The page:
Posted on | October 24, 2013
Written by | Jeffery Lindenmuth
Most people imagine the job of the sommelier consists of sipping and swirling amazing wines, trialing them with world-class food, then adding the carefully vetted vino to a leather-clad list, all the better to impress well-heeled guests. While tasting and tableside service is a very important aspect of the job, and perhaps the image most perpetuated, sommeliers will candidly tell you that 50% or more of their time is spent behind the scenes, in managerial and logistical duties that carry little glory but which have significant impact on the quality—and profitability—of their wine programs.
Four top sommeliers agreed to share their tips for managing their duties in a way that allows them to maximize their time spent interacting with guests, while still boosting their bottom line and enjoying a life outside of the restaurant.
Chef Sommelier, Benoit, New York City
“The sommelier does so much work that nobody realizes. Younger kids who are starting into this industry think it is all talking about wine and tasting great bottles. That is a good side of the job, but I know my first job is as an employee—to be profitable for the place,” says André Compeyre, who oversees a wine list that features bottles from all over the world, with a focus on France including rare Burgundy.
Compeyre enjoys a capacious cellar space, a luxury in New York City, yet he has little interest in cellaring wine for his French-focused list. He does not gamble on Bordeaux futures or stock up on releases that require more time in bottle, instead opting for instant gratification—and sales. “Every bottle in the cellar is available on my menu,” says Compeyre. “I have access to wines from auctions and private collectors, so I leave that work for the wine collector to hold them for me. I prefer to find perfectly matured wines at a price that works for me. I buy ready to drink.”
Compeyre has a fairly open-door policy and will work with a supplier for even a few select wines. He currently deals with 15 distributors. He explains, “I like a lot of suppliers, because I am very curious. I’ll give an opportunity to anyone who has wine of the quality, style and price I am looking for. My program is a big cake, with a slice for many people.”
However, Compeyre endorses careful homework before taking on a supplier. He often begins by reviewing the portfolio on paper, then attends the portfolio tasting, where he can sample many wines at once to get an overview of quality. “I do the research, so I can be very informed and truthful if there is no future for a supplier. Sitting down for an individual tasting is not the first step, but the final step to a potential spot on the list,” he says.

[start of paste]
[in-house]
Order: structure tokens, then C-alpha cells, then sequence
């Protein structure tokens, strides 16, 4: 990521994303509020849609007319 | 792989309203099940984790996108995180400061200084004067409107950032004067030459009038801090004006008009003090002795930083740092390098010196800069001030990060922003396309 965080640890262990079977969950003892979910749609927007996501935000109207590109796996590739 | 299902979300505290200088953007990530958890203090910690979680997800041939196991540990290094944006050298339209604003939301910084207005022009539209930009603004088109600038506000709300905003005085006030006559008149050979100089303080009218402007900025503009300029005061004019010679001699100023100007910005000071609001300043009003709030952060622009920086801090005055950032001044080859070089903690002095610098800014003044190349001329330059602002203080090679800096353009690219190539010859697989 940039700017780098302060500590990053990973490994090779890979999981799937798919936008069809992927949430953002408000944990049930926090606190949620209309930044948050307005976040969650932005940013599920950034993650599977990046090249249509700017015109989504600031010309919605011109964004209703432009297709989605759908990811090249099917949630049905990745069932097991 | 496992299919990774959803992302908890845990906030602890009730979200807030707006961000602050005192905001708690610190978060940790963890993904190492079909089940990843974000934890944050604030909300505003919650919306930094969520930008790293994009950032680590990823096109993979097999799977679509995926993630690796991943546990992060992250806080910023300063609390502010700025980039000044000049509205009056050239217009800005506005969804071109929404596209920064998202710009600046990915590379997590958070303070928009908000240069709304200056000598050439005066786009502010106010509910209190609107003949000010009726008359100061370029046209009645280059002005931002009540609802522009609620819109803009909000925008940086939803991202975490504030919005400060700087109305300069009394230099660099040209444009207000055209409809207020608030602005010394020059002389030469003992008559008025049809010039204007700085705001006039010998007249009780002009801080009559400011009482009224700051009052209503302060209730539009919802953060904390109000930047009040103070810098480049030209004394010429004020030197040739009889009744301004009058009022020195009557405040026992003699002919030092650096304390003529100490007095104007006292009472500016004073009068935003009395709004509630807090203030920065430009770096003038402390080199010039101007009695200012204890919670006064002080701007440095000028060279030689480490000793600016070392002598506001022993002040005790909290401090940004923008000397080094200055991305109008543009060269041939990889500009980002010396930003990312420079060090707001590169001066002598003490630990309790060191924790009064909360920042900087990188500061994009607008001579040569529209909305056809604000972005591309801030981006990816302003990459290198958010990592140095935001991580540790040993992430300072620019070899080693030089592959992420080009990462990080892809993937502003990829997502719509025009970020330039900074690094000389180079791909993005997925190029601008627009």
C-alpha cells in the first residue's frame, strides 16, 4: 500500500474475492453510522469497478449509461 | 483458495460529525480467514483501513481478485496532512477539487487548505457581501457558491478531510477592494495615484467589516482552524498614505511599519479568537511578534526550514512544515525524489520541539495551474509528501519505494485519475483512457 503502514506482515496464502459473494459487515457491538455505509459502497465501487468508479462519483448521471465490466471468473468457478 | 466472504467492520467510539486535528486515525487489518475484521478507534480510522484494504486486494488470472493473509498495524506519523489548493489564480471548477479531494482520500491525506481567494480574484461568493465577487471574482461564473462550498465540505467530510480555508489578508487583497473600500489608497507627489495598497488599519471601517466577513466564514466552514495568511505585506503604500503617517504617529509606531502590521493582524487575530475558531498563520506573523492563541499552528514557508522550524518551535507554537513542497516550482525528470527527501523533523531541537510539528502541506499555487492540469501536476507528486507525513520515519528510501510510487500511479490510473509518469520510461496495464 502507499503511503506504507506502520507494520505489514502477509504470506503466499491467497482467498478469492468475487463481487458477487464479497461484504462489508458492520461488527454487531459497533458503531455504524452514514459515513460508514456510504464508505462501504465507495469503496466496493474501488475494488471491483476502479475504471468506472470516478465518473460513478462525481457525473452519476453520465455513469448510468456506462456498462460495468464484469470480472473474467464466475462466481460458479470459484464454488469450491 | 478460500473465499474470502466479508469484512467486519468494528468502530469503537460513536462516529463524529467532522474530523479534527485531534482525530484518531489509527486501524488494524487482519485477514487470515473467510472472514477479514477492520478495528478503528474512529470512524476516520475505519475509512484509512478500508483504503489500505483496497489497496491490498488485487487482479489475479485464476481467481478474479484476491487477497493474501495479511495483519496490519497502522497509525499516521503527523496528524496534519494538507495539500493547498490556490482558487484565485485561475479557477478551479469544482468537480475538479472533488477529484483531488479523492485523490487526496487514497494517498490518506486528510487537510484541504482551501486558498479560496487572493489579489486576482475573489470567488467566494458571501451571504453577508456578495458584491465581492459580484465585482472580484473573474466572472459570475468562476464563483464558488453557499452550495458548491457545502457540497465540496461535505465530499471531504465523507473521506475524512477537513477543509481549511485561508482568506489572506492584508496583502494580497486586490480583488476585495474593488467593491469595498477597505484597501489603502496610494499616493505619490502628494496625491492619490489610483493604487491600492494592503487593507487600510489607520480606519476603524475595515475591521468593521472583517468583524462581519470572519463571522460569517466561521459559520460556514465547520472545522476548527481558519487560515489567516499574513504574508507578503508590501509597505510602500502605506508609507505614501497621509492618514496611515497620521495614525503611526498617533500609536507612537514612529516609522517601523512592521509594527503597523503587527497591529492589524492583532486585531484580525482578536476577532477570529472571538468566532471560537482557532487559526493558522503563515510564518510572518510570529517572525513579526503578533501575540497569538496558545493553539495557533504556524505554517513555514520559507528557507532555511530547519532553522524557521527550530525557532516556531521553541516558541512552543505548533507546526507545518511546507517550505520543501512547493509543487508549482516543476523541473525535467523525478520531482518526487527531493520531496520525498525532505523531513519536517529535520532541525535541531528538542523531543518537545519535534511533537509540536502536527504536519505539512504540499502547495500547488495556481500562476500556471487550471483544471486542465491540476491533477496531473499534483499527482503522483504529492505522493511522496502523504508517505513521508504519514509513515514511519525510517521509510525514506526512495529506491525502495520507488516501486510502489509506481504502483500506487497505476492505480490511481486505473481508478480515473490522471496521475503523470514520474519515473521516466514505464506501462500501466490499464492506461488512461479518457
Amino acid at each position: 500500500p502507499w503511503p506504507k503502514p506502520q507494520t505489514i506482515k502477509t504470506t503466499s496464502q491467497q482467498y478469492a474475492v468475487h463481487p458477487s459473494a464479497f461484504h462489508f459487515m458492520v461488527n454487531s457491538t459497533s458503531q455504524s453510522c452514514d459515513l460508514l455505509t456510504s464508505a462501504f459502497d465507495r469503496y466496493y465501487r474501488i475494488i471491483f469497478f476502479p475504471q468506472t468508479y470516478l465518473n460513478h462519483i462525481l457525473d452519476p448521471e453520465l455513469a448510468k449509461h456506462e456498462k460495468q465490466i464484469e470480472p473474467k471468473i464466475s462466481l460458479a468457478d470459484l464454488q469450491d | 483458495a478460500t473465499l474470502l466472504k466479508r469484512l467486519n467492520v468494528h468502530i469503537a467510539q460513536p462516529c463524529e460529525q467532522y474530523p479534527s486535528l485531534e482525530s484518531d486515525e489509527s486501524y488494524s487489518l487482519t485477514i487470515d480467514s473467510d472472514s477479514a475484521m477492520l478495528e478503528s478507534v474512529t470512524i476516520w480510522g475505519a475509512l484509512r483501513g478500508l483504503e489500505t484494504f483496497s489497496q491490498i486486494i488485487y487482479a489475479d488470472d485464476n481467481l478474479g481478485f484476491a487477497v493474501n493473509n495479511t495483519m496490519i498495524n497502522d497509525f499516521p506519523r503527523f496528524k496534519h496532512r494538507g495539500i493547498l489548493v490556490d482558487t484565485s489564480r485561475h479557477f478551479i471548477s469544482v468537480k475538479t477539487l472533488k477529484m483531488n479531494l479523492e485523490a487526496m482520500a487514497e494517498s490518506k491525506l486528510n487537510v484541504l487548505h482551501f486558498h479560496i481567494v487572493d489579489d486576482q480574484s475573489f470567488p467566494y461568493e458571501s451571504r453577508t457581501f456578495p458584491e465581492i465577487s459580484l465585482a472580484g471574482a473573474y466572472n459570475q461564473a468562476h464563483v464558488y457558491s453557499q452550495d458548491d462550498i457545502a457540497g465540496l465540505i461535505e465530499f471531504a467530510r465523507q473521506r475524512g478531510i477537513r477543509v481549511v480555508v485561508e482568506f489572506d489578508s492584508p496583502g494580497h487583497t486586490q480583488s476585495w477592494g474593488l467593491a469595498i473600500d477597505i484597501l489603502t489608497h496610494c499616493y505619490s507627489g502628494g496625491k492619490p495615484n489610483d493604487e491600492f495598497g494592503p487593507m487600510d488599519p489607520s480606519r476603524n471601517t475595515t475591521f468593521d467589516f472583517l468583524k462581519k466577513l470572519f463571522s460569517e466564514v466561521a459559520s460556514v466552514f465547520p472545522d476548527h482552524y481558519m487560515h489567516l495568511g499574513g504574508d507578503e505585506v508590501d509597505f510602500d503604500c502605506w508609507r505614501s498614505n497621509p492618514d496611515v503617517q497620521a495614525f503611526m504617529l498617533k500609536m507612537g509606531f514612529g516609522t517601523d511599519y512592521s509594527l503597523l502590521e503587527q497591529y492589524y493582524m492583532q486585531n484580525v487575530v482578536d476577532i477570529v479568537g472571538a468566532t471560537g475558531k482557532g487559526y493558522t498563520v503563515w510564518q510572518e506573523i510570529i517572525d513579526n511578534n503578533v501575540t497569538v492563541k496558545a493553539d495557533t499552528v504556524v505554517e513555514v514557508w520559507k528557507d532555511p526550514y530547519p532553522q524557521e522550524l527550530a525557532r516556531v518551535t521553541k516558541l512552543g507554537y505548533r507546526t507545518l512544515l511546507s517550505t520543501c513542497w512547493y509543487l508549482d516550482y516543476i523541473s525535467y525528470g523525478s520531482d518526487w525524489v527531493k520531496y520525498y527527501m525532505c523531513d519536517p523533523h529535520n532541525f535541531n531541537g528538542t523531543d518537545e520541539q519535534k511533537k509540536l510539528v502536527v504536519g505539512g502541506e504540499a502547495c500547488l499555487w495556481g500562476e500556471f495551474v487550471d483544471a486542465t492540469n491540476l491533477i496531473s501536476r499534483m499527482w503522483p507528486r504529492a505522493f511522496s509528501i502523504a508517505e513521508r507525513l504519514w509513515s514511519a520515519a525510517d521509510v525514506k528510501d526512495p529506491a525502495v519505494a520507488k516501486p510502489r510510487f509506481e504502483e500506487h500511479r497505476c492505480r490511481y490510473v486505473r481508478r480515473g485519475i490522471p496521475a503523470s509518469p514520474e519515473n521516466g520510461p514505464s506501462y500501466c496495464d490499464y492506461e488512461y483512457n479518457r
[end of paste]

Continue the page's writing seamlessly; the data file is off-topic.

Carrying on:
With 500 selections, Compeyre says an inventory on the first of every month down to the bottle is key to his efficiency, and typical of his meticulous nature. “We trust our staff, so this is about finding inefficiencies. If there is any variation and I am missing 12 bottles, it could be because we are overpouring a by-the-glass wine. If five waiters are overpouring every day for 30 days you can’t let that persist too long,” he notes.
Beverage director, Marlon Abela Restaurant Corporation (MARC)
Nobody can be in four places at once. So organization is key for Olivier Flosse as he manages the wine programs for four restaurants, including two locations of A Voce in New York City, Morello in Greenwich, CT, and Bistro du Midi in Boston. “This job is all about organization,” he says. “It is for me the only one way to check in on four restaurants in one day.”
Flosse insists that all wine deliveries arrive at each restaurant on a single day of the week, different for each one. Then, the individual wine directors or managers check the delivery against a purchase order that has been created and approved in-house. “We print a pre-invoice of our own for every delivery, so if anything is different on the day of the delivery you can easily catch the mistake. The idea is that we are checking from our own information,” he explains. “In this way, even an employee that has no knowledge about wine can verify the delivery. Without this system, the supplier can slip in wrong prices or wrong vintages, and by the time you catch it there is a huge headache to send it back.”
Once all deliveries are received, the individual wine directors email Flosse the new listings highlighting wines that are changing—whether an addition, vintage change or other—for his approval by 5:00 that day. When Flosse reviews it in his custom Excel sheets, his formulas automatically tell him how the list may have skewed, noting items like the percentage of wines under $40 for instance. “These formulas are part of my wine list breakdown. They are important numbers, so your list does not slowly grow too expensive for instance,” he says. “Then it takes more work to get it back in line.”